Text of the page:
Projects outside the Classroom

The ELC offers numerous opportunities to engage in projects outside the classroom as well. One way of doing this is through the weekly activities that we offer through our centre. Some examples of ongoing projects that are available include: singing and dancing competitions, drama workshops, photography exhibitions, and workshops on public speaking. Many short projects are done at the English Festival which the ELC hosts every semester. At the Fall 2014 English Festival held from 15 to 17 October 2014, students had the opportunity to interact with ELC staff while doing pumpkin carving, telling ghost stories, listening to cultural presentations, drinking afternoon tea, playing games like Jeopardy and Scrabble, engaging in creative writing, and learning funny tongue twisters, just to name a few of the numerous activities that the ELC organised.

Additionally, the ELC has produced an extensive Independent Learning (IL) site on UM Moodle, which is available to all UM undergraduate students. The language learning sites which are linked to Moodle allow students to pick and choose which types of activities, level of activities, and amount of time to spend on each activity. This is a great way for students to improve their English.

Students participate in a drama workshop

Challenges of PBL

Although PBL is a sound pedagogical method which encourages active learning and student engagement, it is not without its potential pitfalls. Some of the challenges that teachers can face when implementing PBL into their curriculum include the low language proficiencies of the learners, the difficulty in finding level-appropriate material, the quality of the final products that are submitted, group dynamics, and time constraints for carrying out a longitudinal assignment.

PBL requires that teachers plan well in advance and give students a proper amount of time to complete projects. Many projects are best submitted in the final week of class. A sufficient amount of class time should be devoted to ensuring that students understand what is expected of them, understand how they will be graded (as a group and individually), have opportunities to arrange outside-the-class meeting times with their groups, and are allowed ample time to ask questions. Showing examples of previous students’ projects greatly helps as well, as these examples facilitate students in knowing what the final product might resemble.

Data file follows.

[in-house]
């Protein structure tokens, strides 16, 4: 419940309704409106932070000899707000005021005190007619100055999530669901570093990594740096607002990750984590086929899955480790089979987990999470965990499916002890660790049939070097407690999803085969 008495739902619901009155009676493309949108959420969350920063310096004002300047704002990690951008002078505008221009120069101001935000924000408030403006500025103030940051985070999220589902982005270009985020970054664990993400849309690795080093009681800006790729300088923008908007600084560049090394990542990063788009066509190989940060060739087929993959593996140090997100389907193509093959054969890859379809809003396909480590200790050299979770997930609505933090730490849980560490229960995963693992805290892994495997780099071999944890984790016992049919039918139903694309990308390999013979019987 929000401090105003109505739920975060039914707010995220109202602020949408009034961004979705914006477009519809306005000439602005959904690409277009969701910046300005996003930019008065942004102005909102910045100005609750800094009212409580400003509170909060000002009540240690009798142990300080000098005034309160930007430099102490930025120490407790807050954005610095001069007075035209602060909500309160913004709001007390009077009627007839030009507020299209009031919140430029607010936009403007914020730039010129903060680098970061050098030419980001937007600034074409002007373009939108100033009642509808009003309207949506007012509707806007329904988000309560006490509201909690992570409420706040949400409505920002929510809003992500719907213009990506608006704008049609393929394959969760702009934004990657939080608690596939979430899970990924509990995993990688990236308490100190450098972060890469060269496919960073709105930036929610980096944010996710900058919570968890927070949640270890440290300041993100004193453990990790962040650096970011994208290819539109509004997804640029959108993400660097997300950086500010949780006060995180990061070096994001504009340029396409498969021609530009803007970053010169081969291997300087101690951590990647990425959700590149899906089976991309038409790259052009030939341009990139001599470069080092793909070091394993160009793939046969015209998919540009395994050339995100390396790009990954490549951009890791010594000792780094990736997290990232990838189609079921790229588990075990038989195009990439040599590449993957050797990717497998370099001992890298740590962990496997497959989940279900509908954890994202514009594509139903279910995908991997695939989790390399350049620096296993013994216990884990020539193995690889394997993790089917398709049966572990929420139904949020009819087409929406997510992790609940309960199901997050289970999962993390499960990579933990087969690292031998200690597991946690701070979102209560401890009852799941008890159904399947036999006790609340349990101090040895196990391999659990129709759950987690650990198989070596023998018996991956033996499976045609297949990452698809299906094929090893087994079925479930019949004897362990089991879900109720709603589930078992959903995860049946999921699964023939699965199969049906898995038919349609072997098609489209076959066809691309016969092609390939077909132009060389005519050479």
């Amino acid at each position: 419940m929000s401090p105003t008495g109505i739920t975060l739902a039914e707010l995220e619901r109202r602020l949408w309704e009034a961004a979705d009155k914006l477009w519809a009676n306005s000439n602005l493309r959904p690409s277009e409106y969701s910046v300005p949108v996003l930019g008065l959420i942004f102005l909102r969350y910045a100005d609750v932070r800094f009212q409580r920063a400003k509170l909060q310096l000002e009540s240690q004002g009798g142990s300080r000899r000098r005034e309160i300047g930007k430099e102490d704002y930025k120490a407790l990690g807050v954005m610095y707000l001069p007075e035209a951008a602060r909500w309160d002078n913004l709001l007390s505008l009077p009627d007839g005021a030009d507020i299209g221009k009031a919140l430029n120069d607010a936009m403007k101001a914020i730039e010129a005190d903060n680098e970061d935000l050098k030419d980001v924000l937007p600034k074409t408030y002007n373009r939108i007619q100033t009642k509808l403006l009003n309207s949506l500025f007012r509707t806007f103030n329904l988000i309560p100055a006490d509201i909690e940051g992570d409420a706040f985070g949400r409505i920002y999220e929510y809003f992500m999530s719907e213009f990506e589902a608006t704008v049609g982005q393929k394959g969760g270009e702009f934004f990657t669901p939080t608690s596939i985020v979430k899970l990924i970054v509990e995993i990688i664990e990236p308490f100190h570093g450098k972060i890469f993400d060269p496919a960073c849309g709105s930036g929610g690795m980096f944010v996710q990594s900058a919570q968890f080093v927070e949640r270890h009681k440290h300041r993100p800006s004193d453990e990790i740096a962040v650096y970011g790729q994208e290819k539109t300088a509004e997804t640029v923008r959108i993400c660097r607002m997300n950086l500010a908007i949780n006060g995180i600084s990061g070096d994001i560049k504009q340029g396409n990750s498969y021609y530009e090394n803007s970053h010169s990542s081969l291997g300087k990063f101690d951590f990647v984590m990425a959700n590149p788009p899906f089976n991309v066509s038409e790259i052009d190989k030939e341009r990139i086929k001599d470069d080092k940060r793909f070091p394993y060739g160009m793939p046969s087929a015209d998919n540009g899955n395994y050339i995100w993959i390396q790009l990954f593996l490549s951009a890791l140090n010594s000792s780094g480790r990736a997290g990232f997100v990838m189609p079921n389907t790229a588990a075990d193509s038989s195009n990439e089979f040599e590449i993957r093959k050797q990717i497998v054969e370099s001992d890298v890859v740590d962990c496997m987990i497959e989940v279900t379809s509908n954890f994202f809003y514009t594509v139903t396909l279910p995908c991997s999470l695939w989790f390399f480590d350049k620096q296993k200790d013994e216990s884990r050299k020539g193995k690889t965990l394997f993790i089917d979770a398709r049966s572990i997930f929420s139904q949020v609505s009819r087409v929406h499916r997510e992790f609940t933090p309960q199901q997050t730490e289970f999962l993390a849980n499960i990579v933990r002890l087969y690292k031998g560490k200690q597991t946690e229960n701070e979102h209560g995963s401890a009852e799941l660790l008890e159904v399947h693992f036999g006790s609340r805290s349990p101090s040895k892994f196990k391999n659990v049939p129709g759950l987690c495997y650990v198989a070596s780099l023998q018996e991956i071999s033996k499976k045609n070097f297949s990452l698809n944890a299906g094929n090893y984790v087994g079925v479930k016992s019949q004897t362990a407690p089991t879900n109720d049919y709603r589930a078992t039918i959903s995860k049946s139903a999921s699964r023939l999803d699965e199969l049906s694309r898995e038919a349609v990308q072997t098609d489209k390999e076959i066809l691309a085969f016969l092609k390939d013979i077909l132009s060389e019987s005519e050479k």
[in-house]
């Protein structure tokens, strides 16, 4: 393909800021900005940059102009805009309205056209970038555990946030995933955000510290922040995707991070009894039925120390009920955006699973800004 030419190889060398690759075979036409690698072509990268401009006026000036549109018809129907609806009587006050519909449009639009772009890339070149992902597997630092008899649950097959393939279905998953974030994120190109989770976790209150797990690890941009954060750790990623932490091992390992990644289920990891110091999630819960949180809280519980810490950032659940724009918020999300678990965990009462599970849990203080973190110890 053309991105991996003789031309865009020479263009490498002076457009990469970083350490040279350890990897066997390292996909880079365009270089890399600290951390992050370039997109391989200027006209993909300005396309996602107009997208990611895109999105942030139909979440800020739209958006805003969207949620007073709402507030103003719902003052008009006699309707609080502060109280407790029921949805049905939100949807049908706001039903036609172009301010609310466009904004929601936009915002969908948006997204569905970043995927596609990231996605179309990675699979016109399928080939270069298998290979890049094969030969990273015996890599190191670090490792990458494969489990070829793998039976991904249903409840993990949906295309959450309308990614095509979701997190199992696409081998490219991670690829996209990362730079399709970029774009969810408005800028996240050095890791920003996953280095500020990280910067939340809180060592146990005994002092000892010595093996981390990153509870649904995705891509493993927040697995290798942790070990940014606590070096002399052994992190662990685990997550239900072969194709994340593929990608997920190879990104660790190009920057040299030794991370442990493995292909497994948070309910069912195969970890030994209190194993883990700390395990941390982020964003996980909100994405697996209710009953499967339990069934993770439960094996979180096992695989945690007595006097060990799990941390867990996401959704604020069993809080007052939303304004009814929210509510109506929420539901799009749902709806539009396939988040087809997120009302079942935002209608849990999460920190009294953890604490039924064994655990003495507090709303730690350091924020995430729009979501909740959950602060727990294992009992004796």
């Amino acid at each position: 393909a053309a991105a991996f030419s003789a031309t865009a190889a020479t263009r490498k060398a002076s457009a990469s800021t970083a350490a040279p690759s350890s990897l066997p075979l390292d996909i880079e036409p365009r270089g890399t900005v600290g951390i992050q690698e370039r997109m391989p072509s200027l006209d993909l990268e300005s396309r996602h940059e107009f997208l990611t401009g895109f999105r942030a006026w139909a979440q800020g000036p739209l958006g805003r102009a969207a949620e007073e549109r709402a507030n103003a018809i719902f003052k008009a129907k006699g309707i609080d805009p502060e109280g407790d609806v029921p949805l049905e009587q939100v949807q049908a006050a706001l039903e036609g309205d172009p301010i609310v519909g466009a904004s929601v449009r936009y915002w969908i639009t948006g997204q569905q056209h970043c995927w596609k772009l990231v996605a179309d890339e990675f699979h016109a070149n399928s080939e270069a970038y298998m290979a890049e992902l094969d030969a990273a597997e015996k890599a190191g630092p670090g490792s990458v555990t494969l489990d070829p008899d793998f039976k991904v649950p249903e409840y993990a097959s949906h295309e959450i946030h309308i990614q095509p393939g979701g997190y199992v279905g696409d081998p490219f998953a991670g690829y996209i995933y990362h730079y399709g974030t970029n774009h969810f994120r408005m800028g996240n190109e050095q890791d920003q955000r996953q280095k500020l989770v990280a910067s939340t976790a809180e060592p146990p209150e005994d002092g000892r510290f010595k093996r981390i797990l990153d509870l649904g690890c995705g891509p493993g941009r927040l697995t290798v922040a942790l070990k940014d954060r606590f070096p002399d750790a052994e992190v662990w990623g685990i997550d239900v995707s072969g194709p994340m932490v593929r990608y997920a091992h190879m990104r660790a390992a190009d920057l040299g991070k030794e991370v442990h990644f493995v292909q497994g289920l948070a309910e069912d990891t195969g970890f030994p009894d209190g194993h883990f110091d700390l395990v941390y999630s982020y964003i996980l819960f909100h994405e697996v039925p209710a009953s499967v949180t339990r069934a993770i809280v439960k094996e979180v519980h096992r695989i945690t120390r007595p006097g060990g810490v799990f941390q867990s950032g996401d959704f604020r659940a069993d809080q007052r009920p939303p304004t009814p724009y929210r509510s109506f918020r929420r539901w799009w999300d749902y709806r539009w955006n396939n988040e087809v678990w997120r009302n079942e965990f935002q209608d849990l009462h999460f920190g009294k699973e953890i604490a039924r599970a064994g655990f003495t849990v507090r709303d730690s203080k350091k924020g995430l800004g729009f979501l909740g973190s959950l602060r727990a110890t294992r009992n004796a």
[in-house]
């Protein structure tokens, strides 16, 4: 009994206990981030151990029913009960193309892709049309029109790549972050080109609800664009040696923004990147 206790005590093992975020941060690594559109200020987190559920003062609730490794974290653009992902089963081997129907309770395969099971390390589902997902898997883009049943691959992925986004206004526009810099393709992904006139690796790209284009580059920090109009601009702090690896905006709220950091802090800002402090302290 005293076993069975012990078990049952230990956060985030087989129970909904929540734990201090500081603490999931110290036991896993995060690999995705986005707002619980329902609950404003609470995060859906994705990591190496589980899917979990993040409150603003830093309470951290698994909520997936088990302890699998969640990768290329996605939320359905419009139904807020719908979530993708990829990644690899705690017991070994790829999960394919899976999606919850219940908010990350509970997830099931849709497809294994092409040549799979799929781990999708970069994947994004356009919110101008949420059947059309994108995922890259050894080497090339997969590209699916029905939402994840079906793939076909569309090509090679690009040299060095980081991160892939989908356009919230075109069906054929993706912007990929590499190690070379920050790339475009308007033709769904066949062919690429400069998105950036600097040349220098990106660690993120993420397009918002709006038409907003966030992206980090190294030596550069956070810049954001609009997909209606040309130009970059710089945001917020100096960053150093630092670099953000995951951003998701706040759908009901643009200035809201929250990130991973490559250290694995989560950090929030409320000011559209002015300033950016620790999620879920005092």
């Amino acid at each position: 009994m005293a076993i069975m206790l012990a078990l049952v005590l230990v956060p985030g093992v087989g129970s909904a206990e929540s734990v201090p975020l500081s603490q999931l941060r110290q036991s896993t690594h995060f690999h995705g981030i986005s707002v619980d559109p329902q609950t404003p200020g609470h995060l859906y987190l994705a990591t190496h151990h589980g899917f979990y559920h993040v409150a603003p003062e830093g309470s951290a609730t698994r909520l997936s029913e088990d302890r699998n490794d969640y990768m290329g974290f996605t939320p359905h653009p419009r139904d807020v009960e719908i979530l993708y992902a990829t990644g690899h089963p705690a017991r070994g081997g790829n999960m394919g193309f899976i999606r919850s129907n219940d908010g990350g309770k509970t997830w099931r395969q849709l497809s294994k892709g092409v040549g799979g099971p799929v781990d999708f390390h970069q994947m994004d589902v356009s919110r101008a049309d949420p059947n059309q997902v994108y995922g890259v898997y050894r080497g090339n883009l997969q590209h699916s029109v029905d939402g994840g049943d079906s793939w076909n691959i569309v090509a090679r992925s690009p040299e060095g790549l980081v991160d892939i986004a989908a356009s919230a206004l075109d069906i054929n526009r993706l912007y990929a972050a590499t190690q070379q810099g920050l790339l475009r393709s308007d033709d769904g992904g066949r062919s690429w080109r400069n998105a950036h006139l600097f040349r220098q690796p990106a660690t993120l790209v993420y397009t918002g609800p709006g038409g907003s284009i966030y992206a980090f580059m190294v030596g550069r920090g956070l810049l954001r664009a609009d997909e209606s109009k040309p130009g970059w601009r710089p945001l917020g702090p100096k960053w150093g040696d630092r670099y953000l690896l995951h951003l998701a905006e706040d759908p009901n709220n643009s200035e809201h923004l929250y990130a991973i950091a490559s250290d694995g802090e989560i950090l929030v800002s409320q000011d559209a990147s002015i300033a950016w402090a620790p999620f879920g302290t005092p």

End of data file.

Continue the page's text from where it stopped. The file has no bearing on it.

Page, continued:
Project-based Learning provides students with opportunities to apply classroom learning to real-life situations. The ELC is proud that it has a diverse group of teachers who are devoted to PBL. Since our teachers come from a variety of educational and professional backgrounds, they are all dedicated to searching for creative and innovative teaching techniques that can be integrated in our English classrooms. As PBL is an interdisciplinary approach to learning, we hope that all faculties on the UM campus will adopt PBL for their curricula. And we encourage all students – undergraduate and graduate – to attend our weekly ELC activities. To learn more about the activities which are offered by the ELC, please visit our website at http://elc.umac.mo and click “Events and Activities”. To learn more about the ELC or about how we incorporate PBL into our language courses, feel free to visit us in E7-2016 in the Central Teaching Building.

Dr Evelyn Doman, director of the English Language Centre.

Dr Evelyn Doman is the director of the English Language Centre at the University of Macau. Her research interests include learner autonomy, and Processability Theory, with focus on form instruction and teacher beliefs. She is particularly interested in the flipped language classroom and ways to promote student autonomy both inside and outside the classroom.

ISSUE 11 | 2014